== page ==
Originally posted on Beyond the Suprasensorial:
Before I begin this summary, a quick word is that I’ll probably be putting off any other summaries for Hegel for a while, as my computer’s just broken and I’ve lost most of the notes that I had…
For many days I had been debating within myself many and diverse things, seeking constantly, and with anxiety, to find out my real self, my best good, and the evil to be avoided, when suddenly one—I know not, but eagerly strive to know, whether it were my-self or another, within me or without— said to me:
When Father died, Sibbern said to me, “Now you will never get your theological degree,” and then I did get it. If Father had lived, I would never have gotten it. When I broke the engagement, Peter said to me, “Now you are lost.” And yet it is clear that if I have indeed amounted to something, I did it through that step. Journals VIA8—
It was as alien as it could possibly be to my nature to want to terrify others, and therefore I both sadly and perhaps also a bit proudly found my joy in comforting others and in being gentleness itself to them-hiding the terror in my own interior being. So my idea was to give my contemporaries (whether or not they themselves would want to understand) a hint in humorous form (in order to achieve a lighter tone) that a much greater pressure was needed-but then no more; I aimed to keep my heavy burden to myself, as my cross. I have often taken exception to anyone who was a sinner in the strictest sense and then promptly got busy terrifying others.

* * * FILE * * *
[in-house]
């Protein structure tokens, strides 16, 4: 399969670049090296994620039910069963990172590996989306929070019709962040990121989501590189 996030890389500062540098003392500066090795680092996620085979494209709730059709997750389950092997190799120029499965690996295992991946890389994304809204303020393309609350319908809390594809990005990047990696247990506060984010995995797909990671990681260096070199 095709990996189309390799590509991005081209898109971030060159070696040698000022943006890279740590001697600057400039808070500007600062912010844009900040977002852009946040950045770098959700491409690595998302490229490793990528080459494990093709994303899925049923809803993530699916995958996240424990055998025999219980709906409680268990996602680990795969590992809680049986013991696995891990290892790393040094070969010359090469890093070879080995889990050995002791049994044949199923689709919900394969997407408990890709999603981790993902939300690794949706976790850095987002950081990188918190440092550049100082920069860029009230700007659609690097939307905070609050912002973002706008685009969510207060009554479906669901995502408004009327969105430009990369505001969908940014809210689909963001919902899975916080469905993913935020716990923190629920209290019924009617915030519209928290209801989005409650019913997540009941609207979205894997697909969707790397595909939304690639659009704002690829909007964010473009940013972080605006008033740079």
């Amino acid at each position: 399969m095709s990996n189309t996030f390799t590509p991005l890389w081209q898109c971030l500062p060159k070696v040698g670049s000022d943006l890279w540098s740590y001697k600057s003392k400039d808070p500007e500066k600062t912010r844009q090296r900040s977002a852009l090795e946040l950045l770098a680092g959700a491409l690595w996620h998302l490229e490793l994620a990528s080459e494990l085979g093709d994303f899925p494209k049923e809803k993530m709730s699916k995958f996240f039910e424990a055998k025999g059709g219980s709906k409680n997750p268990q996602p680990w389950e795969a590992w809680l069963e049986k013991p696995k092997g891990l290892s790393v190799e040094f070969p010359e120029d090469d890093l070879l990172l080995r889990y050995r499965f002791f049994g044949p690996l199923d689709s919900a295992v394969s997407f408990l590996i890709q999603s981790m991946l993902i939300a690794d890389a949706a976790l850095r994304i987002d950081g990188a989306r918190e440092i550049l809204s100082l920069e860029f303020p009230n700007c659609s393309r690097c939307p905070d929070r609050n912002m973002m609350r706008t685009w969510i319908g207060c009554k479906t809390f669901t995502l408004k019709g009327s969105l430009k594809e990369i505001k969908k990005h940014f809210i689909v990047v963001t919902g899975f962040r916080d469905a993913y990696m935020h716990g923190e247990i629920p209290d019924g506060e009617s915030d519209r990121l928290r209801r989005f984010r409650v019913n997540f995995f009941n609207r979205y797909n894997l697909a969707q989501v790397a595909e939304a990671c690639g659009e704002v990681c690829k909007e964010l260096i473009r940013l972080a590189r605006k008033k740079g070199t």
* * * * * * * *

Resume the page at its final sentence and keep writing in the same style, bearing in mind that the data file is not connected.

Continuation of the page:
What if St. Paul had lived in our times? His concern for people may well have caused him to discover many a method which is hidden from us. But would he, I wonder, when this became necessary, have changed the fixed and incorruptible word which offers peace?
According to the natural order of things, a younger man, and one more equal to the task, should occupy this place instead of me. Let him come! I shall rejoice to make room for him.
If Locke is right in considering the having general ideas as the distinguishing feature between man and brutes, and if we ourselves are right in pointing to language as the one palpable distinction between the two, it would seem to follow that language is the outward sign and realization of that inward faculty which is called the faculty of abstraction, but which is better known to us by the homely name of reason.